Cult expert says Malvo may have been vulnerable to brainwashing

Associated Press/December 6, 2003

Chesapeake, Virginia -- Teenage sniper suspect Lee Boyd Malvo could have been vulnerable to brainwashing by sniper mastermind John Allen Muhammad because of a fractured childhood in which his mother often dropped out of his life, a cult expert testified yesterday.

"Instability is a factor in indoctrination," said Paul Martin, a psychologist and former cult member himself. "People seek relief from that instability, that sense of insecurity in their life."

Malvo's lawyers are presenting an insanity defence in his capital murder trial, claiming Muhammad brainwashed their client to the point that Malvo could not tell right from wrong.

Malvo, 18, and Muhammad, 42, are suspected of carrying out a three-week sniper spree that left 10 people dead in and around Washington DC in October 2002.

Malvo is on trial for one of the killings -- that of an FBI analyst. He could face the death penalty if convicted. Muhammad was convicted of another of the killings in a separate trial last month, and the jury recommended a death sentence.

The two also are suspected in shootings in Washington state, Arizona, Georgia, Alabama and Louisiana.

A series of witnesses testified earlier in Malvo's trial that his mother, Una James, continually moved him from town to town and school to school as she traveled around the Caribbean looking for work.

Martin, who has never interviewed Muhammad or Malvo, offered general testimony on how brainwashing typically occurs, and answered hypothetical questions about how the circumstances of Malvo's life apply in the context of indoctrination. He did not give an opinion on whether Malvo was brainwashed.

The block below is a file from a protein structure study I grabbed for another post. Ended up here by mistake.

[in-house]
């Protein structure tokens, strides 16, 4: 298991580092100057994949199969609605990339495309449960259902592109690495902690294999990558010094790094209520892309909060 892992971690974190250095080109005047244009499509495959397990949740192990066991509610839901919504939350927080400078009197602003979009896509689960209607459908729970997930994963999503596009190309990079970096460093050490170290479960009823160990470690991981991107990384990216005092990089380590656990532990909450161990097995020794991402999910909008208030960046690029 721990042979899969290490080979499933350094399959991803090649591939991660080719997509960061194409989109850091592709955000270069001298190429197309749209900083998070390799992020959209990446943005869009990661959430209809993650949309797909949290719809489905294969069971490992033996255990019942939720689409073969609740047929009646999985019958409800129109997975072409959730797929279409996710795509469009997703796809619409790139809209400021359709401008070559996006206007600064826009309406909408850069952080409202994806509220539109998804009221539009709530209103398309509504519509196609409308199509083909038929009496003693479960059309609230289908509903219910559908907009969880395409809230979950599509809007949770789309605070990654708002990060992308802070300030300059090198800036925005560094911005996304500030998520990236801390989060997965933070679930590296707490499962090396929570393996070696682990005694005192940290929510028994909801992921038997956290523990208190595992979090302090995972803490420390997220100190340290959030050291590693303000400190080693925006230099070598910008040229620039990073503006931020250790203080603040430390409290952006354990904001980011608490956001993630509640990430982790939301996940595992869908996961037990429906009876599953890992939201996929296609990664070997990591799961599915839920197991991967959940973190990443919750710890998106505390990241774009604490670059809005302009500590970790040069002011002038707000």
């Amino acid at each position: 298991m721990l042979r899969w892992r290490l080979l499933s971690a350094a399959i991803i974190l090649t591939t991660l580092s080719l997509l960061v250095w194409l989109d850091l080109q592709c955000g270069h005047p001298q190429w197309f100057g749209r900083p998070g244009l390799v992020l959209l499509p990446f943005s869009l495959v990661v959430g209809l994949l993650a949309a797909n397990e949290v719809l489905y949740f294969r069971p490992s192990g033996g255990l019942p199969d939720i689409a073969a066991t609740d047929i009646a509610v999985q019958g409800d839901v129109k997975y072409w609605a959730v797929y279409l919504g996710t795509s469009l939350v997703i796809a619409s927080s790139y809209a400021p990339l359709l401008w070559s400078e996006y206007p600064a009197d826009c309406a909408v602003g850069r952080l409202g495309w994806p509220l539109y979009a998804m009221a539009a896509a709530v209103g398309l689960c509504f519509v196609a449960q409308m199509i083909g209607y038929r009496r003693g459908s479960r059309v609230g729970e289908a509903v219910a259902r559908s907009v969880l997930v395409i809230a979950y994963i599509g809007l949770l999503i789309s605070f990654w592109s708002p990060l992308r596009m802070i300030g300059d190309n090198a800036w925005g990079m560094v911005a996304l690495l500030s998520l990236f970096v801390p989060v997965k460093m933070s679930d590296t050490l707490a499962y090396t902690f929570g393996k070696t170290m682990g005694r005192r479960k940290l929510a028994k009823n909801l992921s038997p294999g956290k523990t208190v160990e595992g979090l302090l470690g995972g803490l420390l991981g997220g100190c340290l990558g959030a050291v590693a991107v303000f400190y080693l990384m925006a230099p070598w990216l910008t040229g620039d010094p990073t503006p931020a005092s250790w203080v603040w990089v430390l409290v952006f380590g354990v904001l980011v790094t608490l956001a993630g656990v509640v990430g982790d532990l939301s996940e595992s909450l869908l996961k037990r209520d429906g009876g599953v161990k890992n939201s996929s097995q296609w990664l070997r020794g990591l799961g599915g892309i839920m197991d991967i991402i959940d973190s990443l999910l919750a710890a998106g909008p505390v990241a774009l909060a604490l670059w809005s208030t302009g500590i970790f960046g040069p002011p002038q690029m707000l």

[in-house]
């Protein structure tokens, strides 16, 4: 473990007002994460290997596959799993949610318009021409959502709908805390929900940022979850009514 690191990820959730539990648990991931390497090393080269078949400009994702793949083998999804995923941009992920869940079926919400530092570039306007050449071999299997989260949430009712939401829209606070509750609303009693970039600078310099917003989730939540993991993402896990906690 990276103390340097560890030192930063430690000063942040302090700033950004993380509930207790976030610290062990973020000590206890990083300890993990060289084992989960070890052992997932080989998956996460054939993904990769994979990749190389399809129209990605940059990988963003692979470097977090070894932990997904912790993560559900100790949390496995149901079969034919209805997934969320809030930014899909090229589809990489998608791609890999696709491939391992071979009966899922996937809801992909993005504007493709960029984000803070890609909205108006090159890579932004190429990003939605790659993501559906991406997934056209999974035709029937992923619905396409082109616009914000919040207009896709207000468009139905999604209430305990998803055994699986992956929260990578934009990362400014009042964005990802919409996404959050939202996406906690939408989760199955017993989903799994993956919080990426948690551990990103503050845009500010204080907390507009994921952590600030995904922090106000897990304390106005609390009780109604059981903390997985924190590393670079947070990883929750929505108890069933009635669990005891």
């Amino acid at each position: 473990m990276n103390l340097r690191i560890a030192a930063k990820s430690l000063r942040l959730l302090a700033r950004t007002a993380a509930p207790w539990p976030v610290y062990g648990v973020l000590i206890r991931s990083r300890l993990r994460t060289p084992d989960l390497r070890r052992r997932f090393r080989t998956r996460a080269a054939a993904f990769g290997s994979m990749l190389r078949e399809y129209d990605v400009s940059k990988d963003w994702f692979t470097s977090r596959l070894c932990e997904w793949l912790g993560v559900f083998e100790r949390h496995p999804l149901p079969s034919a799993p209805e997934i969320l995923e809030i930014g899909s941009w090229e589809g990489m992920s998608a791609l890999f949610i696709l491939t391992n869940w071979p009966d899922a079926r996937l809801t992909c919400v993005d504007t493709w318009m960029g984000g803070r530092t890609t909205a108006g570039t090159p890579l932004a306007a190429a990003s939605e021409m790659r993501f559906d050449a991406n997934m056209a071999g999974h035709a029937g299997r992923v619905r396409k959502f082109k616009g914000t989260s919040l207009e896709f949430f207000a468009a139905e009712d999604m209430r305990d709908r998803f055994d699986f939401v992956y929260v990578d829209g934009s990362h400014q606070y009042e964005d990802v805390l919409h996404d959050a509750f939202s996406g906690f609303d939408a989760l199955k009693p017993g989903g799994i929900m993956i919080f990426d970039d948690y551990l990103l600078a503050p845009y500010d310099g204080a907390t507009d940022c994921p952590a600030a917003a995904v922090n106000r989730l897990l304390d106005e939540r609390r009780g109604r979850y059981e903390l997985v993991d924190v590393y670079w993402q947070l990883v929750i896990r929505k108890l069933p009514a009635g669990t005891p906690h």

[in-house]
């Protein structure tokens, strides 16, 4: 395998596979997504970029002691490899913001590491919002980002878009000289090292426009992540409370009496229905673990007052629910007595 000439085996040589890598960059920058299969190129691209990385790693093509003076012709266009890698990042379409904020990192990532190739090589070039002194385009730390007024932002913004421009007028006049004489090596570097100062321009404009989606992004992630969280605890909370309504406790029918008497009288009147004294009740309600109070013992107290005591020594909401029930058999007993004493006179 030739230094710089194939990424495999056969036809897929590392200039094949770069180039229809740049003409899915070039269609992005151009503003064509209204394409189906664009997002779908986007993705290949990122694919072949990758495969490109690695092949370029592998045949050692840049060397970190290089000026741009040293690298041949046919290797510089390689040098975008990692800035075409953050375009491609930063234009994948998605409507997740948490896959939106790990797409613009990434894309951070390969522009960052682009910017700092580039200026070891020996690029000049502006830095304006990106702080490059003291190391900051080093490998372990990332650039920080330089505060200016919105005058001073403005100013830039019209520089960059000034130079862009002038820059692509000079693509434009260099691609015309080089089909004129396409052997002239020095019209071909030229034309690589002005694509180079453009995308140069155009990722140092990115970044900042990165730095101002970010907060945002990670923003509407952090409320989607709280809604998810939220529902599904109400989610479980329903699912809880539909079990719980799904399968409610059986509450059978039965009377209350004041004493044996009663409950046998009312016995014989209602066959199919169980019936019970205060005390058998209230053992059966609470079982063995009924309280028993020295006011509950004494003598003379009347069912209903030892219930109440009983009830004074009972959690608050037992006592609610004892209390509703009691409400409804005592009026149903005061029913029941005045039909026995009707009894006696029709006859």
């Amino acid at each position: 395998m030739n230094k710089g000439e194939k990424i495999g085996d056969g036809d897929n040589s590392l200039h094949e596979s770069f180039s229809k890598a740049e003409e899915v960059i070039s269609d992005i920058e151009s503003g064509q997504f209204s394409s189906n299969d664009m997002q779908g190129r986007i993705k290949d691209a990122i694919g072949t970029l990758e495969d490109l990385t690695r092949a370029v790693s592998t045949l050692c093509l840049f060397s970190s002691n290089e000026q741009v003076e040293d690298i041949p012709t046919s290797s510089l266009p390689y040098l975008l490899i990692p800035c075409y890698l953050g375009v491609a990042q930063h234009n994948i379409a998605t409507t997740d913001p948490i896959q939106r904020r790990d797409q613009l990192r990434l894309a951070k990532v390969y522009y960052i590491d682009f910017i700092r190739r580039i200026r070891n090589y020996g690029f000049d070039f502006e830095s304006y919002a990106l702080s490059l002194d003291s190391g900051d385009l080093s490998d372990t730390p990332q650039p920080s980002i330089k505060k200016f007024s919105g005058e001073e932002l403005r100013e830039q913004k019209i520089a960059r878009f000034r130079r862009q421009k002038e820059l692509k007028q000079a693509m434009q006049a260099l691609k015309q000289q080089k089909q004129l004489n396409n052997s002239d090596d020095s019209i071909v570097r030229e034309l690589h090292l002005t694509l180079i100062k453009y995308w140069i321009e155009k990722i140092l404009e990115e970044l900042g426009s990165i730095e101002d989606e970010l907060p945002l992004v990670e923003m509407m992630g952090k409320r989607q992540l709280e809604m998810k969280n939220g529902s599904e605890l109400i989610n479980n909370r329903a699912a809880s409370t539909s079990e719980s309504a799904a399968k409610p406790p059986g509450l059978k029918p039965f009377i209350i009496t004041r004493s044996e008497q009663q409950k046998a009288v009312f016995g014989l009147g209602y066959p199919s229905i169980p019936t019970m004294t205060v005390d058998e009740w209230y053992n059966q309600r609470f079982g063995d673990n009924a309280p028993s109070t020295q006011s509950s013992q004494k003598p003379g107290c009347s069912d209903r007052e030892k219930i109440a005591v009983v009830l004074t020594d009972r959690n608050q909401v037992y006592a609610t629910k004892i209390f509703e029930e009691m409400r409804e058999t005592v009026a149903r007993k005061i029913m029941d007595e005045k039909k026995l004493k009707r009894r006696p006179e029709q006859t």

Prosecutors strongly objected to Martin's testimony, saying he was not qualified to offer opinions on the relationship between Malvo and Muhammad.

Prosecutor Robert F Horan Jr argued that any testimony about indoctrination is irrelevant, because brainwashing is not a diagnosable mental illness that can lead to insanity.

"This specific testimony is designed to get the jury to think about things that have nothing to do with this case," Horan said.

Circuit Judge Jane Marum Roush allowed the testimony but limited its scope.

The trial will begin its fifth week Monday with the testimony of Dewey Cornell, a clinical psychologist at the University of Virginia who was appointed by the court as the defense's mental health expert.

Cornell's presentation will include a 12-minute clip of the film "The Matrix", as well as clips of violent video games that Malvo and Muhammad played together.

Social worker Carmeta Albarus testified Thursday about Malvo's interest in "The Matrix," in which the hero shoots his way out of a computer-imposed world of virtual reality.

There is no indication in Malvo's case that "The Matrix" is a core issue of the insanity defense.

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